Thursday, December 18, 2014

History of Transportation before 1860

Early Trails

The Appalachian mountains separated the Ohio-Mississippi hinterland from the Atlantic seaboard, and overcoming this separation was the task of early trails (p.3). The efficient sea communication on the Atlantic shore had the curious effect of providing "a stretch of ocean ... over which goods could be transported at less expense than they could be carried overland for distances which to-day seem inconsiderable." (p.3) 
... the colonies throughout the colonial period were commercially closer to Europe than they were to one another. (p.3)
Trade routes into the interior were still necessary, however, as the "seaboard communities could not themselves produce the commodities required by this traffic".
Prior to the Revolution intercontinental commerce was inconsiderable, and intercolonial trade-routes, where they existed, were entirely inadequate. (p.4)
The coastal plain was well opened up by rivers, whose branches led into the valleys and gaps of the mountains.
A study of the spread of settlement up to 1775 shows that the immigrant population ran up the river valleys as far as the fall-line, and there generally stopped. (p.4)
After the Revolution, the twin patterns of the westward migration and the eastward flow of products made the question of how to traverse the Appalachian system "a dominant issue in national politics, involving the economic welfare and growth of every section of the country" (p.4)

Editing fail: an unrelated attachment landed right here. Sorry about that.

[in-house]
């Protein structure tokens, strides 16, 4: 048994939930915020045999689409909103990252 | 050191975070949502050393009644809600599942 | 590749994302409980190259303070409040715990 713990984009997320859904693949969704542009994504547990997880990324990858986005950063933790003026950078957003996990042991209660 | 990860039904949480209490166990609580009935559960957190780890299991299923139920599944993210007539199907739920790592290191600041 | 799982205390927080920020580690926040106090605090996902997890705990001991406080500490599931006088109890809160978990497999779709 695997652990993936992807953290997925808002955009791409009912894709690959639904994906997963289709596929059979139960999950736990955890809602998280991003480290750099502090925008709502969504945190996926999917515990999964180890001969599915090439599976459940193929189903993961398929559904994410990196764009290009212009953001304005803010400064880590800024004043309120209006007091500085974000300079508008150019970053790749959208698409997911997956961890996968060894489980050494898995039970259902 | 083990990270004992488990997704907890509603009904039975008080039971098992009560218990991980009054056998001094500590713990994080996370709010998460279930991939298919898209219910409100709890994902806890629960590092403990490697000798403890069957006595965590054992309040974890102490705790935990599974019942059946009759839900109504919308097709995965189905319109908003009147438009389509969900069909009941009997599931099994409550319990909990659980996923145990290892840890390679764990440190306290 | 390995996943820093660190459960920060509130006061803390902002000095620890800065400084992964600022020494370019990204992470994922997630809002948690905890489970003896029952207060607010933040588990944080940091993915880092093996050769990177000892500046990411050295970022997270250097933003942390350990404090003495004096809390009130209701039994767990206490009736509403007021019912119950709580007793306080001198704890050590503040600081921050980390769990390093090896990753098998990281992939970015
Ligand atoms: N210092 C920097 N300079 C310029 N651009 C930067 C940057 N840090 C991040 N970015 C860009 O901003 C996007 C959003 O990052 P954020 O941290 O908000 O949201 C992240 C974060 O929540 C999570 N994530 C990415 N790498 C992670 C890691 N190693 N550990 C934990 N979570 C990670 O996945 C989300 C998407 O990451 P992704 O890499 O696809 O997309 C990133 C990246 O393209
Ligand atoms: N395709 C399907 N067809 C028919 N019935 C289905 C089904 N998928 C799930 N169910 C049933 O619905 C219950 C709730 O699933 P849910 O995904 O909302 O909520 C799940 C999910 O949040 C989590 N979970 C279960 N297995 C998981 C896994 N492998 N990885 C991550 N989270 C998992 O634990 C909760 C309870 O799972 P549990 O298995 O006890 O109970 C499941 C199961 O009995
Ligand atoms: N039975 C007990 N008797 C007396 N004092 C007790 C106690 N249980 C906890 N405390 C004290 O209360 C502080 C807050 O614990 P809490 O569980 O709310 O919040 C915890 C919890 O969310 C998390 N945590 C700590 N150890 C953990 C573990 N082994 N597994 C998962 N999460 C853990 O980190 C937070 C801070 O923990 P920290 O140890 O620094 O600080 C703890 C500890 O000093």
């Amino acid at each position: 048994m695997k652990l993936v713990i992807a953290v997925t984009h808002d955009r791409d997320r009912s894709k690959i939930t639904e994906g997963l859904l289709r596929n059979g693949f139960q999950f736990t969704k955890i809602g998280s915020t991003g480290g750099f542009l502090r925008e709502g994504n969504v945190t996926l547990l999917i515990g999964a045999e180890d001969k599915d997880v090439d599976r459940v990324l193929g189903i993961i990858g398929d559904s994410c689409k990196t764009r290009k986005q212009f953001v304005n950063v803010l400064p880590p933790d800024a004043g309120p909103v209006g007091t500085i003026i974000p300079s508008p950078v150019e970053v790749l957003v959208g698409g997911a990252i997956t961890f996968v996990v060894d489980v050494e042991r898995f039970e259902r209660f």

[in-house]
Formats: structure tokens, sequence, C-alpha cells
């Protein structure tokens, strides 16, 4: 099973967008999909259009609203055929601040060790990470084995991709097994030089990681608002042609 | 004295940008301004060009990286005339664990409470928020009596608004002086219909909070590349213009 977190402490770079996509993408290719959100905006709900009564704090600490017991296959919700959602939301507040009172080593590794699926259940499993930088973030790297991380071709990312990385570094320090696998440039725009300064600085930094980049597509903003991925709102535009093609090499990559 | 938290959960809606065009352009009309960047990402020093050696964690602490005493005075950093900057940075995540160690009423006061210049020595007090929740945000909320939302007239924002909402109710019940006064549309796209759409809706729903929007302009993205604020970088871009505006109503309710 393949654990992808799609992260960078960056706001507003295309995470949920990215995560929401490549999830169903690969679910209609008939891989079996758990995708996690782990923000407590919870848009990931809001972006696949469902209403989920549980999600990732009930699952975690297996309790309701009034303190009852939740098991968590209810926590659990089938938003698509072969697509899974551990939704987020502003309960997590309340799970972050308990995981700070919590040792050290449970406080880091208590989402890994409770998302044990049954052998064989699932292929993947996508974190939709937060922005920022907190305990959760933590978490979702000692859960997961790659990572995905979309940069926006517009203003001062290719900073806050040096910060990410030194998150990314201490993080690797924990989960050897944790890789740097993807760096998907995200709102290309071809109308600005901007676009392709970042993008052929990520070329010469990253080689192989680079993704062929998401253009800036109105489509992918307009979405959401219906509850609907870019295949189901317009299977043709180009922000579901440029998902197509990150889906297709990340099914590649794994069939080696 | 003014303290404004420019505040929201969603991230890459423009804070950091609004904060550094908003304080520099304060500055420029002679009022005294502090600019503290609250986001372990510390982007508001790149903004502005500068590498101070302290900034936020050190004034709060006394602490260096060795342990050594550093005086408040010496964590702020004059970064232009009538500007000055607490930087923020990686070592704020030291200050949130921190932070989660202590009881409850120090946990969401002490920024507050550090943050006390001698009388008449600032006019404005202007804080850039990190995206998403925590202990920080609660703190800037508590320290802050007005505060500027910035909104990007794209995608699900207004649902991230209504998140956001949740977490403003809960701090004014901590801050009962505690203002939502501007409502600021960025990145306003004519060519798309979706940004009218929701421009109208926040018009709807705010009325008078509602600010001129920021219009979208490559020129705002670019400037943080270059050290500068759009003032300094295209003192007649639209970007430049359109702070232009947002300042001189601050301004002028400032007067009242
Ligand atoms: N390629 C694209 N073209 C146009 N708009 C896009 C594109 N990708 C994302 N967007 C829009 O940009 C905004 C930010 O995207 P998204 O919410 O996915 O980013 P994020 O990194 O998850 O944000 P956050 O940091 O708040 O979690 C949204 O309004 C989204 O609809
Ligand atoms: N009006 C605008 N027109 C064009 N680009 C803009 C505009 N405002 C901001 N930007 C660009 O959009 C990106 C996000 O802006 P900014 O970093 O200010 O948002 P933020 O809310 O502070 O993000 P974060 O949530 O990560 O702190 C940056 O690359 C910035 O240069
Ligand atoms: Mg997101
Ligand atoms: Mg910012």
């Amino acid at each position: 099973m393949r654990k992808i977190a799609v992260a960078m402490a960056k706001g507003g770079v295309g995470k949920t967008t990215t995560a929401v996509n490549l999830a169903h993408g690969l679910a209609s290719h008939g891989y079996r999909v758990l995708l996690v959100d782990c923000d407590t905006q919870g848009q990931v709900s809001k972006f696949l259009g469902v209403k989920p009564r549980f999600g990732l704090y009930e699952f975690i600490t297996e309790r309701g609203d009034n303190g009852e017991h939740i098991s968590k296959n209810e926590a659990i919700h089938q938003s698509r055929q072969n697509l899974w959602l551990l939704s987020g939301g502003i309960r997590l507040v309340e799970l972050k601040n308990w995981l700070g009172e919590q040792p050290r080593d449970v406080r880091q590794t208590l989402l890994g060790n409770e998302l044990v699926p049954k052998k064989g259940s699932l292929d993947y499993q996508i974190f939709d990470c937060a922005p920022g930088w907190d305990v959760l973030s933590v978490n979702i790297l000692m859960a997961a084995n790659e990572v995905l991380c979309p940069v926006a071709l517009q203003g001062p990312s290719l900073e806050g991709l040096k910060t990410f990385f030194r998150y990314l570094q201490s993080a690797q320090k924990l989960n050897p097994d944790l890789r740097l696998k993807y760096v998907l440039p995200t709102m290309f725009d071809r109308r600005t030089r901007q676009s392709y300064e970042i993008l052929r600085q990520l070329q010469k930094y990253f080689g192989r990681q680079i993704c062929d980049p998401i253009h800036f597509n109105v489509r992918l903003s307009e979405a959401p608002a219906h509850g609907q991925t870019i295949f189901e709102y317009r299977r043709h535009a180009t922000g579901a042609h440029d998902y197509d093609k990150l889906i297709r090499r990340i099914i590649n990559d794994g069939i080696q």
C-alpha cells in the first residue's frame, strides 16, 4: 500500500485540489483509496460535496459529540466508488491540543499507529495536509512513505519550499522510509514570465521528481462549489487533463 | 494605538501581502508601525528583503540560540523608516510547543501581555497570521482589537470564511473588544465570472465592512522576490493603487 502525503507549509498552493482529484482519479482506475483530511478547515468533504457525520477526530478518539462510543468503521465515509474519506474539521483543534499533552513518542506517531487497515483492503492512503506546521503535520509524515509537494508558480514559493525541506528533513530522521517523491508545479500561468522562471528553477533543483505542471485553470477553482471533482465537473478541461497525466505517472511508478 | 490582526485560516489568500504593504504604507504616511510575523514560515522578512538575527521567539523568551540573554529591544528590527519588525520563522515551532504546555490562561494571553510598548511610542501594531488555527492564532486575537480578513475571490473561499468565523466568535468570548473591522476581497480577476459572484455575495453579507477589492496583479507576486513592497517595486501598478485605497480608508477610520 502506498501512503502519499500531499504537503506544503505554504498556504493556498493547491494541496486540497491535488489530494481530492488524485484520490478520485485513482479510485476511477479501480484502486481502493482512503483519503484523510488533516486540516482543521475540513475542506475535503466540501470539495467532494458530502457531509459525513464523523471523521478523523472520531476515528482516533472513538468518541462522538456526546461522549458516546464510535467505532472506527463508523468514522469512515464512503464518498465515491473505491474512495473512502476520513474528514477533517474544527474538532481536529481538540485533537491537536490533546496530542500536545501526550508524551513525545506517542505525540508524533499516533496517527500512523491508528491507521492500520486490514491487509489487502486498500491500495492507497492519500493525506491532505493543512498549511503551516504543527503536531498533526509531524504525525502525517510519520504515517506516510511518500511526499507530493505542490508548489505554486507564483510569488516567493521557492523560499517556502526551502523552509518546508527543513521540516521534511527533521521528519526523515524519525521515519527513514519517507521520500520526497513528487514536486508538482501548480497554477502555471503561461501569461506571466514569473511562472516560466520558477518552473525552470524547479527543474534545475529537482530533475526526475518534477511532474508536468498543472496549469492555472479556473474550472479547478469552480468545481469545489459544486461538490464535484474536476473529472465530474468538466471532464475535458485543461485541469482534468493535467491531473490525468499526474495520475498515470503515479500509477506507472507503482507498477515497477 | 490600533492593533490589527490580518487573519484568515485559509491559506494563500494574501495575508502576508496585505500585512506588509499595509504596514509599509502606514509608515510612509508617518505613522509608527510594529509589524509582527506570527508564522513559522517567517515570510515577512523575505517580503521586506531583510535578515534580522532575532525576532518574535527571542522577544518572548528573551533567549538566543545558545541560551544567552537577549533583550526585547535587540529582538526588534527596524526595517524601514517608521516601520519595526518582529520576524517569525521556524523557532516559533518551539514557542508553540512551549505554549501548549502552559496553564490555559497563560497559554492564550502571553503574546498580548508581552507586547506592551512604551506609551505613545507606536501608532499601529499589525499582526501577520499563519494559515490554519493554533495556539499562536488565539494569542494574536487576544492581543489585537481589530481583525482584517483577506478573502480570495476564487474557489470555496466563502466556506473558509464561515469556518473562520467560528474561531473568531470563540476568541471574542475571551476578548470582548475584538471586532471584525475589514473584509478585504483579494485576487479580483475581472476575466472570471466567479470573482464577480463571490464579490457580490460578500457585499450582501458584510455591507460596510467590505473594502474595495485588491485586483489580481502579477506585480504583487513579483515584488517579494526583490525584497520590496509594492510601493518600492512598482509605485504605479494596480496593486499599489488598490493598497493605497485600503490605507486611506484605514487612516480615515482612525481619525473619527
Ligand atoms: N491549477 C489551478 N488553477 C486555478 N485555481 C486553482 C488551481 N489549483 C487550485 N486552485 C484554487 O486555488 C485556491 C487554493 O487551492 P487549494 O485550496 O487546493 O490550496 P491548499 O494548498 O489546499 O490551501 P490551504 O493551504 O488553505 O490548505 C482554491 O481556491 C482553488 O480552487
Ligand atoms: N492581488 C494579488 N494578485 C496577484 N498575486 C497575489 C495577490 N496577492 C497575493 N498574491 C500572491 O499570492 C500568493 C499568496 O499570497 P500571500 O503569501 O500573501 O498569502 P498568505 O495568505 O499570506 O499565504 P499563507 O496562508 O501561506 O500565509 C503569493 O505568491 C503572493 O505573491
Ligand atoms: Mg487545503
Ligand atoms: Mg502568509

The parallel ranges of the Appalachian, a system 300 miles wide and 1300 miles long, reached from the Green Mountains in Vermont, to the pine-hills of Alabama. The rivers could not be navigated up to the mountains, but the headwaters revealed good passes, though in the South these paths ended up being somewhat roundabout.
In  Pennsylvania the chief route to the Ohio followed the West Branch of the Susquehanna. Farther south was another route by the Juniata to a tributary of the Allegheny. (p.4)

Bibliographical Record
Balthasar Henry Meyer, History of Transportation in the United States before 1860, Washington (Carnegie Institute of Washington) 1917.

No comments:

Post a Comment